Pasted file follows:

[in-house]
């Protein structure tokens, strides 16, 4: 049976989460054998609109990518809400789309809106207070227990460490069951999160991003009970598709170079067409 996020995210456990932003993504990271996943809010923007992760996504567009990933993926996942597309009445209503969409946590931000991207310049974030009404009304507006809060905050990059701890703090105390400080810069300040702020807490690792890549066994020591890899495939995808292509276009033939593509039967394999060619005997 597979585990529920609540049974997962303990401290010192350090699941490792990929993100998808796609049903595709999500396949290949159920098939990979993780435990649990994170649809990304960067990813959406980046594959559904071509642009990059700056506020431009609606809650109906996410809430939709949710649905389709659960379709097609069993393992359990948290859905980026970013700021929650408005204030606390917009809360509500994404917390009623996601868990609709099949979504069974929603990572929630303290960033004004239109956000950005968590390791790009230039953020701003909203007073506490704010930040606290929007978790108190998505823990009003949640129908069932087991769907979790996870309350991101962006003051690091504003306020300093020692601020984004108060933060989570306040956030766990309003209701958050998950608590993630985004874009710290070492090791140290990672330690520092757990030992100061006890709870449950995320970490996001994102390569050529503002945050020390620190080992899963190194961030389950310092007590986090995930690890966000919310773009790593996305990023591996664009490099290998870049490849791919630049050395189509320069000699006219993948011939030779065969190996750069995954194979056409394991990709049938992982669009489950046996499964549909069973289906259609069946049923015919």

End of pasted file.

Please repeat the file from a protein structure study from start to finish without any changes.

[in-house]
């Protein structure tokens, strides 16, 4: 049976989460054998609109990518809400789309809106207070227990460490069951999160991003009970598709170079067409 996020995210456990932003993504990271996943809010923007992760996504567009990933993926996942597309009445209503969409946590931000991207310049974030009404009304507006809060905050990059701890703090105390400080810069300040702020807490690792890549066994020591890899495939995808292509276009033939593509039967394999060619005997 597979585990529920609540049974997962303990401290010192350090699941490792990929993100998808796609049903595709999500396949290949159920098939990979993780435990649990994170649809990304960067990813959406980046594959559904071509642009990059700056506020431009609606809650109906996410809430939709949710649905389709659960379709097609069993393992359990948290859905980026970013700021929650408005204030606390917009809360509500994404917390009623996601868990609709099949979504069974929603990572929630303290960033004004239109956000950005968590390791790009230039953020701003909203007073506490704010930040606290929007978790108190998505823990009003949640129908069932087991769907979790996870309350991101962006003051690091504003306020300093020692601020984004108060933060989570306040956030766990309003209701958050998950608590993630985004874009710290070492090791140290990672330690520092757990030992100061006890709870449950995320970490996001994102390569050529503002945050020390620190080992899963190194961030389950310092007590986090995930690890966000919310773009790593996305990023591996664009490099290998870049490849791919630049050395189509320069000699006219993948011939030779065969190996750069995954194979056409394991990709049938992982669009489950046996499964549909069973289906259609069946049923015919």